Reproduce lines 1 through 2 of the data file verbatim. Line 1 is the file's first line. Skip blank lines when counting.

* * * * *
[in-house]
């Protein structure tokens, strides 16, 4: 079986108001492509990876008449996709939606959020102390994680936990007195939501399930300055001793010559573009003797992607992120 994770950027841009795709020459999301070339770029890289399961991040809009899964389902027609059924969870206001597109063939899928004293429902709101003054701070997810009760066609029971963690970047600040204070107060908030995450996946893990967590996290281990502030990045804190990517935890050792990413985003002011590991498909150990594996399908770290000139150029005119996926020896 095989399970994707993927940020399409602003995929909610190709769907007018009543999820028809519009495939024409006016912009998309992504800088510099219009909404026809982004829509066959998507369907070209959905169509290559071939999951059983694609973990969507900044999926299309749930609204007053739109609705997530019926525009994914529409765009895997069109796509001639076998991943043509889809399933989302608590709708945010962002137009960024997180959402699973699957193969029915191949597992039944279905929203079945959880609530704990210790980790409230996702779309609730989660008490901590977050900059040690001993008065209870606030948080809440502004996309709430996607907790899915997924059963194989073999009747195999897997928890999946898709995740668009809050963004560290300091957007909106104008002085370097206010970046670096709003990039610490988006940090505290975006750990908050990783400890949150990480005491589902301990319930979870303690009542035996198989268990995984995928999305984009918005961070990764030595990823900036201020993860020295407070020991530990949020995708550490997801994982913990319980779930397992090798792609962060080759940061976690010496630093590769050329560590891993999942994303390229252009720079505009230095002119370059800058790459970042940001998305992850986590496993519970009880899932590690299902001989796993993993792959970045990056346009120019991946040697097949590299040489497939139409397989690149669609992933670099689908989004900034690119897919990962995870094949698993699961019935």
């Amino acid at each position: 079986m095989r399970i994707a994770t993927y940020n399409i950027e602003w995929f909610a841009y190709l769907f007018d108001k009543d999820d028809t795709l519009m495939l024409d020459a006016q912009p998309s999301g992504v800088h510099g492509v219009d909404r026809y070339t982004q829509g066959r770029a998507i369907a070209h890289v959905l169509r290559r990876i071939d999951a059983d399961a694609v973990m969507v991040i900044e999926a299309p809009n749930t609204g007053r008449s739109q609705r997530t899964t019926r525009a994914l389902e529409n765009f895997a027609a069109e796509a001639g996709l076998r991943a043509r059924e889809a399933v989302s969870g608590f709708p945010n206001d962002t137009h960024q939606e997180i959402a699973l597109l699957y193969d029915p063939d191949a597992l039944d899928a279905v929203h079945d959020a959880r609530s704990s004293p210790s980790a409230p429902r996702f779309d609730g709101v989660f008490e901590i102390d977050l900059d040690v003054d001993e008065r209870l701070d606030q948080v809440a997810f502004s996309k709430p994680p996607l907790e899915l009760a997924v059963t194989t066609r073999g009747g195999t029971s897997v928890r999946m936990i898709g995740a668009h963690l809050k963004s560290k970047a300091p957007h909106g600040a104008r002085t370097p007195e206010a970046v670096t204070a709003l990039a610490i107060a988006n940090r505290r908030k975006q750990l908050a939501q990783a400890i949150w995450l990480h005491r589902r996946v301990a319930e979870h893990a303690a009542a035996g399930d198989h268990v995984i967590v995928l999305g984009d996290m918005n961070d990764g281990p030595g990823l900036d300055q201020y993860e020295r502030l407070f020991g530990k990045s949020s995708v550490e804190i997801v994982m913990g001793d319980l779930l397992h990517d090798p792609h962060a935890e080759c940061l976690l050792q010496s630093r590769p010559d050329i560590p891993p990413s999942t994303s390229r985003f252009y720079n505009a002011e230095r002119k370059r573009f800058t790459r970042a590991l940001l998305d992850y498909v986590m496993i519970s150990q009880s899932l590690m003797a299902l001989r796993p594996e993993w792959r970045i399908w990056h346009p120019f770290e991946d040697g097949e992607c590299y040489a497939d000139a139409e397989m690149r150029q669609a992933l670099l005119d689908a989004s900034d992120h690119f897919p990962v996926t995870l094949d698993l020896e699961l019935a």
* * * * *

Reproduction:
[in-house]
């Protein structure tokens, strides 16, 4: 079986108001492509990876008449996709939606959020102390994680936990007195939501399930300055001793010559573009003797992607992120 994770950027841009795709020459999301070339770029890289399961991040809009899964389902027609059924969870206001597109063939899928004293429902709101003054701070997810009760066609029971963690970047600040204070107060908030995450996946893990967590996290281990502030990045804190990517935890050792990413985003002011590991498909150990594996399908770290000139150029005119996926020896 095989399970994707993927940020399409602003995929909610190709769907007018009543999820028809519009495939024409006016912009998309992504800088510099219009909404026809982004829509066959998507369907070209959905169509290559071939999951059983694609973990969507900044999926299309749930609204007053739109609705997530019926525009994914529409765009895997069109796509001639076998991943043509889809399933989302608590709708945010962002137009960024997180959402699973699957193969029915191949597992039944279905929203079945959880609530704990210790980790409230996702779309609730989660008490901590977050900059040690001993008065209870606030948080809440502004996309709430996607907790899915997924059963194989073999009747195999897997928890999946898709995740668009809050963004560290300091957007909106104008002085370097206010970046670096709003990039610490988006940090505290975006750990908050990783400890949150990480005491589902301990319930979870303690009542035996198989268990995984995928999305984009918005961070990764030595990823900036201020993860020295407070020991530990949020995708550490997801994982913990319980779930397992090798792609962060080759940061976690010496630093590769050329560590891993999942994303390229252009720079505009230095002119370059800058790459970042940001998305992850986590496993519970009880899932590690299902001989796993993993792959970045990056346009120019991946040697097949590299040489497939139409397989690149669609992933670099689908989004900034690119897919990962995870094949698993699961019935």